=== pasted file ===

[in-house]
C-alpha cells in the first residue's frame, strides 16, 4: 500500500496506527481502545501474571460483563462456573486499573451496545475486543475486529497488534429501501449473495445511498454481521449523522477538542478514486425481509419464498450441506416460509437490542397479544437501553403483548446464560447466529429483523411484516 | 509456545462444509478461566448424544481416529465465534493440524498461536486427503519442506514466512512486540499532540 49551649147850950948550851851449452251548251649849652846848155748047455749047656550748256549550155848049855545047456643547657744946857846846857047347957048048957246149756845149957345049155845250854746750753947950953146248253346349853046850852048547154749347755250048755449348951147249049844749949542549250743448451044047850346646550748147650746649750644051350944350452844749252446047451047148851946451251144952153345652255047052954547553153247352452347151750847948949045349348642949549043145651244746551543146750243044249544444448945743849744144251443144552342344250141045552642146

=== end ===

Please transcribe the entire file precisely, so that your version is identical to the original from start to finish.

[in-house]
C-alpha cells in the first residue's frame, strides 16, 4: 500500500496506527481502545501474571460483563462456573486499573451496545475486543475486529497488534429501501449473495445511498454481521449523522477538542478514486425481509419464498450441506416460509437490542397479544437501553403483548446464560447466529429483523411484516 | 509456545462444509478461566448424544481416529465465534493440524498461536486427503519442506514466512512486540499532540 49551649147850950948550851851449452251548251649849652846848155748047455749047656550748256549550155848049855545047456643547657744946857846846857047347957048048957246149756845149957345049155845250854746750753947950953146248253346349853046850852048547154749347755250048755449348951147249049844749949542549250743448451044047850346646550748147650746649750644051350944350452844749252446047451047148851946451251144952153345652255047052954547553153247352452347151750847948949045349348642949549043145651244746551543146750243044249544444448945743849744144251443144552342344250141045552642146